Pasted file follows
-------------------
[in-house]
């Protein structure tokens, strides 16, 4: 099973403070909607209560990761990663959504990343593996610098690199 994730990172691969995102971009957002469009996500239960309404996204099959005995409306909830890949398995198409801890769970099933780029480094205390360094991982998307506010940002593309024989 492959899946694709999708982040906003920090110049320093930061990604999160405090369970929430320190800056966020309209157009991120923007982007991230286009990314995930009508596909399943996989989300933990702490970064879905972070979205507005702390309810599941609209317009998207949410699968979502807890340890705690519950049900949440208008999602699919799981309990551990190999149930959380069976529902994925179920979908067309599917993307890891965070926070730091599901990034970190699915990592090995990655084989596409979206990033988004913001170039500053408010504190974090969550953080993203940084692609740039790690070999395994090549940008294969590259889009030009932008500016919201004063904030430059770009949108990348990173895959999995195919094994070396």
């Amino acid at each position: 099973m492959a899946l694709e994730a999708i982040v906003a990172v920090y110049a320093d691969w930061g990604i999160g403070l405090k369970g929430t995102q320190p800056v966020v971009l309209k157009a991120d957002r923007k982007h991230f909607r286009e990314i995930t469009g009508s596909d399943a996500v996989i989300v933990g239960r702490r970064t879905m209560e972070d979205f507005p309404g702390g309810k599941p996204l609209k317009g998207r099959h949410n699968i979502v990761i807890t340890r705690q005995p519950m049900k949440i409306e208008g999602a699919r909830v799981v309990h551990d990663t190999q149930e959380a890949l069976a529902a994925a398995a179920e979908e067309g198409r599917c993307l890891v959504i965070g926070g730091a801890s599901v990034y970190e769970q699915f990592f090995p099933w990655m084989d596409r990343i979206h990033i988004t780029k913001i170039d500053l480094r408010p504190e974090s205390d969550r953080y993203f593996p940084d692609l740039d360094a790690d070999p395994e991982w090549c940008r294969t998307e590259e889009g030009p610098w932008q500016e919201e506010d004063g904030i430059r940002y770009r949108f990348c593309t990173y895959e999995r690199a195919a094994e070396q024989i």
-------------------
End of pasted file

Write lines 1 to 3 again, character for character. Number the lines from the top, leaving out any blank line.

[in-house]
């Protein structure tokens, strides 16, 4: 099973403070909607209560990761990663959504990343593996610098690199 994730990172691969995102971009957002469009996500239960309404996204099959005995409306909830890949398995198409801890769970099933780029480094205390360094991982998307506010940002593309024989 492959899946694709999708982040906003920090110049320093930061990604999160405090369970929430320190800056966020309209157009991120923007982007991230286009990314995930009508596909399943996989989300933990702490970064879905972070979205507005702390309810599941609209317009998207949410699968979502807890340890705690519950049900949440208008999602699919799981309990551990190999149930959380069976529902994925179920979908067309599917993307890891965070926070730091599901990034970190699915990592090995990655084989596409979206990033988004913001170039500053408010504190974090969550953080993203940084692609740039790690070999395994090549940008294969590259889009030009932008500016919201004063904030430059770009949108990348990173895959999995195919094994070396």
């Amino acid at each position: 099973m492959a899946l694709e994730a999708i982040v906003a990172v920090y110049a320093d691969w930061g990604i999160g403070l405090k369970g929430t995102q320190p800056v966020v971009l309209k157009a991120d957002r923007k982007h991230f909607r286009e990314i995930t469009g009508s596909d399943a996500v996989i989300v933990g239960r702490r970064t879905m209560e972070d979205f507005p309404g702390g309810k599941p996204l609209k317009g998207r099959h949410n699968i979502v990761i807890t340890r705690q005995p519950m049900k949440i409306e208008g999602a699919r909830v799981v309990h551990d990663t190999q149930e959380a890949l069976a529902a994925a398995a179920e979908e067309g198409r599917c993307l890891v959504i965070g926070g730091a801890s599901v990034y970190e769970q699915f990592f090995p099933w990655m084989d596409r990343i979206h990033i988004t780029k913001i170039d500053l480094r408010p504190e974090s205390d969550r953080y993203f593996p940084d692609l740039d360094a790690d070999p395994e991982w090549c940008r294969t998307e590259e889009g030009p610098w932008q500016e919201e506010d004063g904030i430059r940002y770009r949108f990348c593309t990173y895959e999995r690199a195919a094994e070396q024989i």